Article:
Who Has More Rights Over The Child?

Who Has More Rights Over The Child?

The extent of a parent’s rights over a child depends on the type of child custody awarded to him/her by the courts, specifically:

  • Sole physical custody
  • Sole legal custody
  • Joint physical and/or legal custody
  • Split custody

Sole Physical Custody

When a parent is awarded sole physical custody, it implies that the child will live with that parent all the time. The other parent is likely to get visitation rights, but those are usually fairly limited. In real life, courts are reluctant to award sole physical custody because the courts believe that it is in the child’s best interest to experience the love and care of both parents.

Sole physical custody may be awarded in exceptional circumstances, particularly when one parent is unfit to care for the child – for example, if he/she is a criminal, or an addict who refuses to reform, or mentally unstable, or if it is proved that living with that parent poses a danger to the child’s safety. In all such cases, the courts may not award custody to such a parent and consequently award sole custody to the other parent.

Sometimes, the courts may award primary custody to a parent, which means that the child has to spend most of his/her time with that parent. Sometimes, primary custody is loosely referred to as sole custody.

Sole Legal Custody

When a parent is awarded sole legal custody, it implies that he/she has full authority to make significant decisions about the child’s future – for example, the parent can decide about the child’s education, upbringing, religion, medical care, and other important aspects of the child’s life.

Just as in the case of sole physical custody, sole legal custody is rarely awarded. The courts may award it when both parents cannot cooperate, when one parent is unfit to decide for the child, the parents live in different time zones, or if it is proved that one parent’s choices for the child will end up harming the child.

The disadvantage of sole legal custody is that it may dishearten the parent who cannot make decisions for the child and he/she may become hostile over time.

Joint Physical And/Or Legal Custody

In joint physical custody, the child gets to live with both parents, in turn, according to the terms of the parenting plan.

In joint legal custody, both parents have to cooperate and take all important decisions jointly on behalf of the child.

Split Custody

Split custody may be awarded by the courts when the parents have multiple children and circumstances dictate that it is in the best interests of the children to split them between the parents. For example, a child with special needs or mental health issues may need to be with the more understanding, more patient, and better caregiving parent. Similarly, if siblings don’t get along well with each other and keep fighting all the time, the courts may decide to split the children’s custody between the parents. Split custody may also be awarded in the case of a child who is old enough to make a choice regarding which parent he/she prefers to live with.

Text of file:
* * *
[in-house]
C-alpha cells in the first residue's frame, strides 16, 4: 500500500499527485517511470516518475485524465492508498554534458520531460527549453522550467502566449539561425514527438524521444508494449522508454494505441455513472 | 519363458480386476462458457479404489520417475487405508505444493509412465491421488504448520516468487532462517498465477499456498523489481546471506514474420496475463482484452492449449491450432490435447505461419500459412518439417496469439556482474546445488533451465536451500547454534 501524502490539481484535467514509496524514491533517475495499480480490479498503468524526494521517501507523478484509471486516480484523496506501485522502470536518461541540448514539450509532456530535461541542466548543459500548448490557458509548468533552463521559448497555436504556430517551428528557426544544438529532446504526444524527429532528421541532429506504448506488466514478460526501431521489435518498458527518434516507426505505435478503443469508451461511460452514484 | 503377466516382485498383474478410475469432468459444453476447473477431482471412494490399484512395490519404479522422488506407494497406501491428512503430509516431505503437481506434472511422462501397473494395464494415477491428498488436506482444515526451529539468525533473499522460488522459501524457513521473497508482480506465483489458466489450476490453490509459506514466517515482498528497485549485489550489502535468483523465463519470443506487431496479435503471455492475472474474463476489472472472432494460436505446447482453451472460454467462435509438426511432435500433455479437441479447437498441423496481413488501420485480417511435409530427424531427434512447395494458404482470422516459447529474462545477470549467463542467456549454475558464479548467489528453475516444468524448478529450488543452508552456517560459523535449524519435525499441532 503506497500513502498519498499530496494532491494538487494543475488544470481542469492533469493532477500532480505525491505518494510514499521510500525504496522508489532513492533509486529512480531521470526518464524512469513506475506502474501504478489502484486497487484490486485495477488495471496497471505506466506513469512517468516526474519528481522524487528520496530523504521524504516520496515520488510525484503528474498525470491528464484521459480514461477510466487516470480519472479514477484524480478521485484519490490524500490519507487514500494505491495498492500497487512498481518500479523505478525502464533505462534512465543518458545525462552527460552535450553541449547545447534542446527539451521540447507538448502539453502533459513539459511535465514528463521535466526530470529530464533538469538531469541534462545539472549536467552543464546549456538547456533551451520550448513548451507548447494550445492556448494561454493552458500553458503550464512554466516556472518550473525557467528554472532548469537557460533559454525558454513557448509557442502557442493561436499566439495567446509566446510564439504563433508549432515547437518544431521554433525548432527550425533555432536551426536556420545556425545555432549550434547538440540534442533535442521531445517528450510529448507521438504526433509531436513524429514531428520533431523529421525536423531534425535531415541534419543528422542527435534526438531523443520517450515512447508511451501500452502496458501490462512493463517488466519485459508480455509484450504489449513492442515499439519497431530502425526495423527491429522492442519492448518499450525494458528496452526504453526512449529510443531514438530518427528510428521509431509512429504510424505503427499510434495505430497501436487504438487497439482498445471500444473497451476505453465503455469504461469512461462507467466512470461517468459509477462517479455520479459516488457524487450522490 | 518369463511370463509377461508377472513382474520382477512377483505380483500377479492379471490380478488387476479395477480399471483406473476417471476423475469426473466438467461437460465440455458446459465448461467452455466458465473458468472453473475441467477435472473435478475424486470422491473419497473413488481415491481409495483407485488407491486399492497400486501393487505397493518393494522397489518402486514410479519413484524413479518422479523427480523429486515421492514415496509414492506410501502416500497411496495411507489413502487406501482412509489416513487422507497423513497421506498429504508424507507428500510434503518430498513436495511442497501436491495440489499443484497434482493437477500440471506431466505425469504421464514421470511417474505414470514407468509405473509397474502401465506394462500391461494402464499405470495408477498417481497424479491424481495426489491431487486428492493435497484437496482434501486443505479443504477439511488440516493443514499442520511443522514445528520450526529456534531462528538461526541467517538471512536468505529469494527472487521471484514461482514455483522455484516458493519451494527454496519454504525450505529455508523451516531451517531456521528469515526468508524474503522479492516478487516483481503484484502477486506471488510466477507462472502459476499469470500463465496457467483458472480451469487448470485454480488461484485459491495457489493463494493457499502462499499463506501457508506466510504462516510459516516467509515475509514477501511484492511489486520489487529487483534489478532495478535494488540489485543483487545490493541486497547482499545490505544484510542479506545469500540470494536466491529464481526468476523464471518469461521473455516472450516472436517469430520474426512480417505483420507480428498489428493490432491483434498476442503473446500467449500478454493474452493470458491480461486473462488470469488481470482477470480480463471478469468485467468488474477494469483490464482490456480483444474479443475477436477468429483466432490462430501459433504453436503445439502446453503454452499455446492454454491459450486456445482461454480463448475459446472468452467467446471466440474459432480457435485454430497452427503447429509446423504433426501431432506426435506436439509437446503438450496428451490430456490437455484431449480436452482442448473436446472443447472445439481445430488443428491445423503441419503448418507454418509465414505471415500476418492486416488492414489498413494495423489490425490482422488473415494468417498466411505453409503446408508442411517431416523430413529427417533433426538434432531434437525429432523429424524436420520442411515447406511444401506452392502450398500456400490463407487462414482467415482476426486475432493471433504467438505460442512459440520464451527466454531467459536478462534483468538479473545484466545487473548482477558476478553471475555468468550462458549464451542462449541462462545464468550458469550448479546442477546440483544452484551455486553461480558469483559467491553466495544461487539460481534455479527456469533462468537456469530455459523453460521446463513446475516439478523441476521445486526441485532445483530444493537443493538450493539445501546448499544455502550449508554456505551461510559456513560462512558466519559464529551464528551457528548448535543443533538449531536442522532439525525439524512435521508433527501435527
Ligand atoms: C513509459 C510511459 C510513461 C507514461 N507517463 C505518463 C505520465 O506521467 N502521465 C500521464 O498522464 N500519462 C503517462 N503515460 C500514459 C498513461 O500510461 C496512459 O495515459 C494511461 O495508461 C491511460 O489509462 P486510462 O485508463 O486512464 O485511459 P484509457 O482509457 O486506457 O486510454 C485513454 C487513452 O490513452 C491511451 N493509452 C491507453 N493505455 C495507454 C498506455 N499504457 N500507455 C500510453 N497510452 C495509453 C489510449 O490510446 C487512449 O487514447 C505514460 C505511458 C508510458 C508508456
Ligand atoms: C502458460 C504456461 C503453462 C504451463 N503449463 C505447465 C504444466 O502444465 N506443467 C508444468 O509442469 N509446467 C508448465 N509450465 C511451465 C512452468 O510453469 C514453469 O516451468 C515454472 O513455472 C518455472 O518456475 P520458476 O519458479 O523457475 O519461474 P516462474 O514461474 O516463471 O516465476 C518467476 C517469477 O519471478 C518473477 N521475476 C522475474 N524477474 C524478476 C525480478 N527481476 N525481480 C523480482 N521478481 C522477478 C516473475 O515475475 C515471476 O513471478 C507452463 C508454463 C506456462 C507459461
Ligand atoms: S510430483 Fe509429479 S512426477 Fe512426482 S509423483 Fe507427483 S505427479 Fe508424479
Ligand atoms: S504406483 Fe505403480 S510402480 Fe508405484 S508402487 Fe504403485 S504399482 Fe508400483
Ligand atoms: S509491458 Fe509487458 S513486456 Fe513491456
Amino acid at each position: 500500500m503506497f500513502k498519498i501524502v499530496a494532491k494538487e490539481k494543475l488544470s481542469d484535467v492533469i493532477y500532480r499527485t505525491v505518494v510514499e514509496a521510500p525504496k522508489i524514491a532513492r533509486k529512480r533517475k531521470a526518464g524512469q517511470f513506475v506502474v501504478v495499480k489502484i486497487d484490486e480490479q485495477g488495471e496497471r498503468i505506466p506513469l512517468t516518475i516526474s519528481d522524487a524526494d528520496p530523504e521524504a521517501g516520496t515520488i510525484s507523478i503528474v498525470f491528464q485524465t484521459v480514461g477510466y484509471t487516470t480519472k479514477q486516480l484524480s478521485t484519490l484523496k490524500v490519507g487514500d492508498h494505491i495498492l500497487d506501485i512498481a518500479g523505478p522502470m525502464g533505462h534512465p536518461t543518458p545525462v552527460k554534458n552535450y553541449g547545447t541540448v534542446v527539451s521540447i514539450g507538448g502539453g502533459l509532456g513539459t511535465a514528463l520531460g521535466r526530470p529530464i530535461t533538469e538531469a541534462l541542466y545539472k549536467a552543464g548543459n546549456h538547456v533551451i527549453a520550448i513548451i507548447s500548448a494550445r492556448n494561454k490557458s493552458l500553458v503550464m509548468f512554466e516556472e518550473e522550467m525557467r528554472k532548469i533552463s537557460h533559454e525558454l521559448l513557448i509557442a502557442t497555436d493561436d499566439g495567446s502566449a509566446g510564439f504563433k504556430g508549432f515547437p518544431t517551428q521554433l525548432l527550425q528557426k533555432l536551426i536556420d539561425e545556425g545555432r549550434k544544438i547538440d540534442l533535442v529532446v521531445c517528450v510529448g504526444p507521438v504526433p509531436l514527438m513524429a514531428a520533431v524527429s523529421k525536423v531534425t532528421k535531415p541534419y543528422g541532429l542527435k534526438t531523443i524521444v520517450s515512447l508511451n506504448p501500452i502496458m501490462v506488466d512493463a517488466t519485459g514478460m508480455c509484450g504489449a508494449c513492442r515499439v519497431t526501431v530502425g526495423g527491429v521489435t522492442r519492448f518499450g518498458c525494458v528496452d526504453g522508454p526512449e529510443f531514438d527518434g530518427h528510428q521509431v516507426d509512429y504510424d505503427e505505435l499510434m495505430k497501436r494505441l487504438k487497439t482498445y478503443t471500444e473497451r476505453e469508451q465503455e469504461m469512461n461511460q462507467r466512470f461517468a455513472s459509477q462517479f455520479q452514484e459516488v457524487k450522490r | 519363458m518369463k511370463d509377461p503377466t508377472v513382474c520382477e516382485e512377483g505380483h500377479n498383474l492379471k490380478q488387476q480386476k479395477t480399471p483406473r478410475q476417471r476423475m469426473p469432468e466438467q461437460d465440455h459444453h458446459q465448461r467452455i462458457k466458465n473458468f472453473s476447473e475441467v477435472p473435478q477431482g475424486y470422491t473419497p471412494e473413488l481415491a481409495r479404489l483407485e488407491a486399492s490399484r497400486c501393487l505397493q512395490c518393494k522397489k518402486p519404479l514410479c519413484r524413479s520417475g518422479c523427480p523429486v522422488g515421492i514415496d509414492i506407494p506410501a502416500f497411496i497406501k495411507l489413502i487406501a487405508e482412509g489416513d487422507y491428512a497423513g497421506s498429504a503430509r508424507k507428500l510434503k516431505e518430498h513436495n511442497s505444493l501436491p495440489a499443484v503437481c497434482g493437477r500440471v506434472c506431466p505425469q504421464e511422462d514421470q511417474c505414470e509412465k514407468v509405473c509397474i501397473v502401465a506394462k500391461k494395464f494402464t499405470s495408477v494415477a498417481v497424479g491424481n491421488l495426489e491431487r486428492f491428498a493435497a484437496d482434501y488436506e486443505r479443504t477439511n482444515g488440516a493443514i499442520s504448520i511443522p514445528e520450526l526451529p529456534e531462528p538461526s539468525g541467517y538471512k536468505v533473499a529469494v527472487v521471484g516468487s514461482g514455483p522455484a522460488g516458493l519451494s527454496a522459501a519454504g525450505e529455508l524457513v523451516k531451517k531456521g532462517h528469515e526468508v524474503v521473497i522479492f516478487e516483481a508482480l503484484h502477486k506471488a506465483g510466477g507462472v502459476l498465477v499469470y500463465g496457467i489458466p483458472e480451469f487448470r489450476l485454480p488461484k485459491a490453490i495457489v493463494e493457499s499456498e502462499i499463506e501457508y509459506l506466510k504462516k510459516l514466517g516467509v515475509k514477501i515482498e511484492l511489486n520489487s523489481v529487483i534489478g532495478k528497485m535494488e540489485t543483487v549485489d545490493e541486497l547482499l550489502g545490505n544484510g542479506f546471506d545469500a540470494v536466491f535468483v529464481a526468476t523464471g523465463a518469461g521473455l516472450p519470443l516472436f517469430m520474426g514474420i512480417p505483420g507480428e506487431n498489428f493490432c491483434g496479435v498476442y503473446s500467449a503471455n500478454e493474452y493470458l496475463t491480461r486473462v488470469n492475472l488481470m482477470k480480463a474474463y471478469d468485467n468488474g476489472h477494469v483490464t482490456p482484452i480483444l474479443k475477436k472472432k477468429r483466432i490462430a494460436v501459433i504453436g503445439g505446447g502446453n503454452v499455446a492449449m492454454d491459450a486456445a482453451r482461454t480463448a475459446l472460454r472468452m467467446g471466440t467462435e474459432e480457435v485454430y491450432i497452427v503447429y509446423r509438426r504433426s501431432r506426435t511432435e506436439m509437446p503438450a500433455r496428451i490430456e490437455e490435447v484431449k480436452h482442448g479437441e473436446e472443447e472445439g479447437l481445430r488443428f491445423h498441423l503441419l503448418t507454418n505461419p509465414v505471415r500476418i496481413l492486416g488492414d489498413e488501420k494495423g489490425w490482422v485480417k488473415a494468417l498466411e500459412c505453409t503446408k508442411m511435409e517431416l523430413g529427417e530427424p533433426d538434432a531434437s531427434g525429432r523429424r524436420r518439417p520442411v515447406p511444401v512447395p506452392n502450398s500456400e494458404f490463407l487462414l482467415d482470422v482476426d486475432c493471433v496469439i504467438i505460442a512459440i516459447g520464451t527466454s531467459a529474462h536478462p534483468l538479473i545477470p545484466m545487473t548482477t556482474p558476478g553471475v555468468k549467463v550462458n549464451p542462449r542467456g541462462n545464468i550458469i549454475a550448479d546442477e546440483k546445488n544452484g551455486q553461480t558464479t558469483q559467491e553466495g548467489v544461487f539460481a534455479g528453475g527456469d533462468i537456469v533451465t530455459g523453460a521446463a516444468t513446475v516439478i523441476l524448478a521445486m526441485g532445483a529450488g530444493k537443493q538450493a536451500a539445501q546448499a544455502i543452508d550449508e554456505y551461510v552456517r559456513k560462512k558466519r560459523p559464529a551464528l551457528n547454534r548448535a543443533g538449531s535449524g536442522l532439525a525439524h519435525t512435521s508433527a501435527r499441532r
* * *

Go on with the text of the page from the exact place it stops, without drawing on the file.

That said, split custody is not commonly awarded because the courts believe that children can be emotionally harmed when they grow up away from their siblings. When split custody is awarded, one parent may get sole physical and legal custody of the child who lives with him/her.

Published On: September 2nd, 2022Categories: Child CustodyComments Off on Who Has More Rights Over The Child?
Share This Story, Choose Your Platform!
About the Author: Marco Brown
Marco C. Brown was named Utah’s Outstanding Family Law Lawyer of the Year in 2015. He graduated with distinction from the University of Nebraska College of Law in 2007 and is currently the managing partner of Brown Family Law, LLC.
Contact Us – We Are Here to Help You

Schedule a time to talk with us – we are here to help you. When you meet with your attorney, we will go over your entire case, your children, your money and everything else that’s important to you. Our goal is to remove the fear associated with divorce by protecting your money and maximizing your time with your kids, all within 3-6 months. We look forward to meeting with you!

Call us 24/7 at 801-685-9999 to Speak with a Live Representative
Get A Legal Consultation With An Experienced Utah Attorney
Your privacy is 100% guaranteed, your information will never be sold or shared.

While this website provides general information, it does not constitute divorce advice. The best way to get guidance on your specific divorce issue is to contact a lawyer. To schedule a divorce consultation with an attorney, please call or complete the intake form above.

The use of the Internet (or this form) for communication with the firm (or any individual member of the firm) does not establish an attorney-client relationship. Confidential or time-sensitive information should not be sent through this form.